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Section 7: Pavement Design Categories

There are three pavement structural design categories:

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  1. “new” pavement design
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  3. pavement reconstruction design and
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  5. pavement rehabilitation design.

It is very important that the designer conduct an early investigation to determine which category applies to the project.

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Definitions

The following table lists the definitions for each pavement structure design category.

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Term

Definition

“new” pavement

A combination of a base and surface course placed on a subgrade to support the traffic load and distribute it to the roadbed for flexible pavements or a combination of a base and a PCC slab for rigid pavements.

pavement reconstruction

Construction of a new pavement structure, which usually involves complete removal and replacement of the existing pavement structure including new and/or recycled materials.

pavement rehabilitation

Resurfacing, restoration, and rehabilitation (3R) work undertaken to restore serviceability and to extend the service life of an existing facility. This may include partial recycling of the existing pavement, placement of additional surface materials, or other work necessary to return an existing pavement, including shoulders, to a condition of structural or functional adequacy.

NOTE: These definitions do not necessarily coincide with program definitions.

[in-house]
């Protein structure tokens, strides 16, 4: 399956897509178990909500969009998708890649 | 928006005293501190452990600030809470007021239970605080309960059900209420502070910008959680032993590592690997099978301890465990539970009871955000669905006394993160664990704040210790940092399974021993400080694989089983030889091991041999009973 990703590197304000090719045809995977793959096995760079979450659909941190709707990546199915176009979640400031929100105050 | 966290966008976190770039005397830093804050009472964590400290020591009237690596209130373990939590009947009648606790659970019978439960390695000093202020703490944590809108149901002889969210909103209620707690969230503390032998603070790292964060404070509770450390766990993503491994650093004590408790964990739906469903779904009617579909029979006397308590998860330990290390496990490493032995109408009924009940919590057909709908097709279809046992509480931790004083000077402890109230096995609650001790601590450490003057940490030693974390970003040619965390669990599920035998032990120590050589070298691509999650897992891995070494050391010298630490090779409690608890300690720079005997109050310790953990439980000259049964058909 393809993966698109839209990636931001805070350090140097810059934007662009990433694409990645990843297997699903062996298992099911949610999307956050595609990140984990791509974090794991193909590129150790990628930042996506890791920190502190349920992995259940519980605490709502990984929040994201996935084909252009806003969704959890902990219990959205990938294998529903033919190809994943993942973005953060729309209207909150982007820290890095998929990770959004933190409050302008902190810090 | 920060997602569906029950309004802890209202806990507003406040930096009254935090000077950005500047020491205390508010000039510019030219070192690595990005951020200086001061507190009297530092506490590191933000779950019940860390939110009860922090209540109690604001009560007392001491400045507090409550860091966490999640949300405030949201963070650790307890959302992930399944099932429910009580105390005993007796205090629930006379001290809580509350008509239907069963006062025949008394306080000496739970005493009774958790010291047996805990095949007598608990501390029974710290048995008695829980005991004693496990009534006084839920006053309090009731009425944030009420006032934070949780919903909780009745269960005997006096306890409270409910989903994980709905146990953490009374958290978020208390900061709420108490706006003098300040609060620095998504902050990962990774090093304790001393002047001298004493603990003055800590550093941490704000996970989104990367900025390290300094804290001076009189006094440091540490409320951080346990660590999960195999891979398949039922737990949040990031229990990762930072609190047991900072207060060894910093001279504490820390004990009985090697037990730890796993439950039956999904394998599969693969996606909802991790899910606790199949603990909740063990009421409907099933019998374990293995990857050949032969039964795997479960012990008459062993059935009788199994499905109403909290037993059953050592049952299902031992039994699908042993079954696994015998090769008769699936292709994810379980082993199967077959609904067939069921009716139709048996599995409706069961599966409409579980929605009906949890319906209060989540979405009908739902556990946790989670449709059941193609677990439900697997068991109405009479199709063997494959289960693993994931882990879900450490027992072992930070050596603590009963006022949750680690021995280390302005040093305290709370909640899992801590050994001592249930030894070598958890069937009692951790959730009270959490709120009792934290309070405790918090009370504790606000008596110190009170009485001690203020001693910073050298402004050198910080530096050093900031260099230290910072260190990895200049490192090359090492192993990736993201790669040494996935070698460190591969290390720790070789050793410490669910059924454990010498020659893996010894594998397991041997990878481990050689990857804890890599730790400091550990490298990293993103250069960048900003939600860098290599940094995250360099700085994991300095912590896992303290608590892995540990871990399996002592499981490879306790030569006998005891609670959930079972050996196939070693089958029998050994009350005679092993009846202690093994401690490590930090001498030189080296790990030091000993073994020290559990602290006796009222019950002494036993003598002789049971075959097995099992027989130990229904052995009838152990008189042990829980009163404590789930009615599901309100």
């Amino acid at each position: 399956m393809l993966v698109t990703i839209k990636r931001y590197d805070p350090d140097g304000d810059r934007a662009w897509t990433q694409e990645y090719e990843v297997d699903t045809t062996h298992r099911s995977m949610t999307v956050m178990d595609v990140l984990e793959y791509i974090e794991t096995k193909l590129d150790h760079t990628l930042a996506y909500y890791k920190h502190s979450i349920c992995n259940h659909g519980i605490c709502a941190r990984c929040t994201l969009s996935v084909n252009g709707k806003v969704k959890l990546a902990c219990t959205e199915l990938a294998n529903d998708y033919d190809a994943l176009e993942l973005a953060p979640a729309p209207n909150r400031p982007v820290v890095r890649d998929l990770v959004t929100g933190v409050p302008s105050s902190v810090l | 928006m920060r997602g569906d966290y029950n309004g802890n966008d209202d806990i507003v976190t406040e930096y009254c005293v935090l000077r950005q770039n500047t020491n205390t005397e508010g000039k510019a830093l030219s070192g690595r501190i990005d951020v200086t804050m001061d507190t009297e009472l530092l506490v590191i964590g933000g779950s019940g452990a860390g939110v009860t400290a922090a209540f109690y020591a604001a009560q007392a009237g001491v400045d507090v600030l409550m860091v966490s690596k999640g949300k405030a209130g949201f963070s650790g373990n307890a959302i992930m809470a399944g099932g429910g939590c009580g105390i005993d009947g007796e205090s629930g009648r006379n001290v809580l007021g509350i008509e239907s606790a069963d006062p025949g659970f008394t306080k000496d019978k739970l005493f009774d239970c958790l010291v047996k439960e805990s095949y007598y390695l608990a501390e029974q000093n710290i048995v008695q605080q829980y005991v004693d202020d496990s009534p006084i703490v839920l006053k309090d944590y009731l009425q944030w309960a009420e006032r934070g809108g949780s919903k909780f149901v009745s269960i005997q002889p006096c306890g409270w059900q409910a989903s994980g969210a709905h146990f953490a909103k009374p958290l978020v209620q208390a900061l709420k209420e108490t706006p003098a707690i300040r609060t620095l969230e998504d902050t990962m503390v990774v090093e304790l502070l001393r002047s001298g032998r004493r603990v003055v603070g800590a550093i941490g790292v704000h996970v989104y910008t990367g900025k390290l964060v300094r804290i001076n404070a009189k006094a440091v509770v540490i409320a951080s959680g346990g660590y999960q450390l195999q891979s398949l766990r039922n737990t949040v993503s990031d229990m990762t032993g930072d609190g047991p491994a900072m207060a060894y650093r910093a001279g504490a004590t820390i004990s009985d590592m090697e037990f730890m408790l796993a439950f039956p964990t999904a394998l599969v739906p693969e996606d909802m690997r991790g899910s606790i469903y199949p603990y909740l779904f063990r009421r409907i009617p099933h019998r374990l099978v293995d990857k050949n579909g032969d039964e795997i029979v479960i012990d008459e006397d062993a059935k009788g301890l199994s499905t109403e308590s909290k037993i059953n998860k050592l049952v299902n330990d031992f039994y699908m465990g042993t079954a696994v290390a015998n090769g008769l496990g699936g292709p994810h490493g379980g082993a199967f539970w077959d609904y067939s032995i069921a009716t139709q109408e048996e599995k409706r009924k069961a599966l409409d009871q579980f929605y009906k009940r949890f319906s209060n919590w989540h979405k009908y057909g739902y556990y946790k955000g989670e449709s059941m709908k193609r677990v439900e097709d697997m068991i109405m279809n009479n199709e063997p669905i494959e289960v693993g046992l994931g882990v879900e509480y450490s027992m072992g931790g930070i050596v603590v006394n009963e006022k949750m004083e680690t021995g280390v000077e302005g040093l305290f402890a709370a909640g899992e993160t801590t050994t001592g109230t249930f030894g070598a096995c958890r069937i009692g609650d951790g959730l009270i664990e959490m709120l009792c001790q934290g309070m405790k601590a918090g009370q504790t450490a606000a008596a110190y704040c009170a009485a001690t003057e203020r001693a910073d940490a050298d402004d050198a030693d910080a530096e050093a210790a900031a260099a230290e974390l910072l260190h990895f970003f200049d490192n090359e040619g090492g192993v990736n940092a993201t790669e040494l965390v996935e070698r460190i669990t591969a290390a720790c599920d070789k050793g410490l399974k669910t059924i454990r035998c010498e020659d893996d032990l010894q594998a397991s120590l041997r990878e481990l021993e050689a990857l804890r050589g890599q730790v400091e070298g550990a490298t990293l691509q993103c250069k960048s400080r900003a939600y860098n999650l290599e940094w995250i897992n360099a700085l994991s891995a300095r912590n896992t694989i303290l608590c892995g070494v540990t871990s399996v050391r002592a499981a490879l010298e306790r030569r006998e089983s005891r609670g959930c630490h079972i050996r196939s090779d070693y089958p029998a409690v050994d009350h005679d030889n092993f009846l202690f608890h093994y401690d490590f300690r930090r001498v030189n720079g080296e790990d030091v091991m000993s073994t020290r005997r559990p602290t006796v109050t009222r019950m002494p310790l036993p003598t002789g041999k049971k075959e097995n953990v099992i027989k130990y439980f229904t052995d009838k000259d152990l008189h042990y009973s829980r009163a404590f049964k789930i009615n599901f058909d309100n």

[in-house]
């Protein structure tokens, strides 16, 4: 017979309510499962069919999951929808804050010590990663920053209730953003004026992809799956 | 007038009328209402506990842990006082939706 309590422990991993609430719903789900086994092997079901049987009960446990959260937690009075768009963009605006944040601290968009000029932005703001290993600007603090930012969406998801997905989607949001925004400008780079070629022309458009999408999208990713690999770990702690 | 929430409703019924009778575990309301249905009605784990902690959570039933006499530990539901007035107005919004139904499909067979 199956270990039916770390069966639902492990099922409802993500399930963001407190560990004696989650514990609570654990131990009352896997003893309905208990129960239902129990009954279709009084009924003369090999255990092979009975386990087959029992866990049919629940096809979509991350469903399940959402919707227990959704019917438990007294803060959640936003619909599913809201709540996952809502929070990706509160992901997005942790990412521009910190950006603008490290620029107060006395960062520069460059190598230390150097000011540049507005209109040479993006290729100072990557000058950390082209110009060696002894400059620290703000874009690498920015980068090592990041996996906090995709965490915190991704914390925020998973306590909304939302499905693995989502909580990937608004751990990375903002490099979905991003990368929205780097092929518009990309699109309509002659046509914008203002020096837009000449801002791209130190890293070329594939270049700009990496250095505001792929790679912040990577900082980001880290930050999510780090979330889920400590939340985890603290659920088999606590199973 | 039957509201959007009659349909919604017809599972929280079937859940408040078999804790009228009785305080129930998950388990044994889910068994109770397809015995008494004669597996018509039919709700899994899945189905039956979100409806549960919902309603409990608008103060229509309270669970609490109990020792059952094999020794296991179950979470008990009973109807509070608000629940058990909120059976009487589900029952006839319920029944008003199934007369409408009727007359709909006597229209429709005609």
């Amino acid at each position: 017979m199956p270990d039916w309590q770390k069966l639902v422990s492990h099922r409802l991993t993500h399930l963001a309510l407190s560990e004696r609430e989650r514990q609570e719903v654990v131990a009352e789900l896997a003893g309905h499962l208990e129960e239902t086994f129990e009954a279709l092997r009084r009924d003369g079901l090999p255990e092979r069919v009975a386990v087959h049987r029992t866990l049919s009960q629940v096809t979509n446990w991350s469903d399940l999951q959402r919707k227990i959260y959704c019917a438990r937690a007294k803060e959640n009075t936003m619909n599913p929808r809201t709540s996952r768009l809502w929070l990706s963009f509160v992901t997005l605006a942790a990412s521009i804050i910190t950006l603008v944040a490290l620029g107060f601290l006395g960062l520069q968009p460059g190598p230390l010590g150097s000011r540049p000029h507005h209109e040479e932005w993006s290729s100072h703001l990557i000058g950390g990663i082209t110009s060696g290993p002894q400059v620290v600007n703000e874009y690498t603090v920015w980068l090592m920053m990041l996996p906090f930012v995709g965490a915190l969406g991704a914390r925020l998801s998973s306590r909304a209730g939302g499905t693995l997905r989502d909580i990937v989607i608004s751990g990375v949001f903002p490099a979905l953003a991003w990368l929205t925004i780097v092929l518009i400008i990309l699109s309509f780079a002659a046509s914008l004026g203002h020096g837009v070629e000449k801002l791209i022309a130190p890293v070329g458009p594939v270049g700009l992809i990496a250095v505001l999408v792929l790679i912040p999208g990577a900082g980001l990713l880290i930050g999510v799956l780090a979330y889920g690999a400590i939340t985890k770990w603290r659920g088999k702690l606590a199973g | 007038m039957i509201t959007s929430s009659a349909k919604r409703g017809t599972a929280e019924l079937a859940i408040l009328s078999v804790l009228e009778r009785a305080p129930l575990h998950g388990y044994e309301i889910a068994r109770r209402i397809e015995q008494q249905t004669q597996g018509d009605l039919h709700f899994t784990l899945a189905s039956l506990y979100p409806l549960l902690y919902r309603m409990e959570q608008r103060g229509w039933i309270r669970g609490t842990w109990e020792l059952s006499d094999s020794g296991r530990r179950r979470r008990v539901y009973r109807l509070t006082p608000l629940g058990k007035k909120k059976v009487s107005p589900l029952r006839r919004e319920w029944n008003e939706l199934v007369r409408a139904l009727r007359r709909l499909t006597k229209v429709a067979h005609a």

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Example of Conditions for Each Pavement Design’s Usage

“New” Pavement Design. The “new” pavement design category assumes a pavement structure is constructed from point “A” to point “B” and there is no existing pavement along the proposed route. It may include a new parallel roadbed, such as, when a two-lane highway is transformed into a divided four-lane highway.

Pavement Reconstruction Design. Pavement reconstruction design assumes there is an existing pavement along the projected route. It is further assumed the structural condition of existing pavement is in such deteriorated condition, removal of all or part of the existing pavement is necessary. Also, there is the possibility that adjustments to the vertical and/or horizontal alignment make reconstruction necessary.

Figure 2-8 provides a flow chart for the design process for new pavements or a full reconstruction.

Design process for flexible pavement rehabilitation. (click in image to see full-size image) Anchor: #AFAODWXWgrtop

Figure 2-9. Design process for flexible pavement rehabilitation.

Pavement Rehabilitation Design. Pavement rehabilitation design assumes there is an existing pavement structure along the project route. The vertical and/or horizontal alignment will not change significantly. Also, it is assumed the existing pavement structure possesses a degree of remaining life. More information can be found in the Flexible and Rigid Pavement Rehabilitation Training CD/ROMs. Refer to “Training” in Chapter 1, “Introduction,” for more information on these CDs.

Figure 2-9 and Figure 2-10 provide flow charts for flexible and rigid pavement rehabilitation design, respectively.

Design process for rigid pavement rehabilitation. (click in image to see full-size image) Anchor: #JXVONAUMgrtop

Figure 2-10. Design process for rigid pavement rehabilitation.


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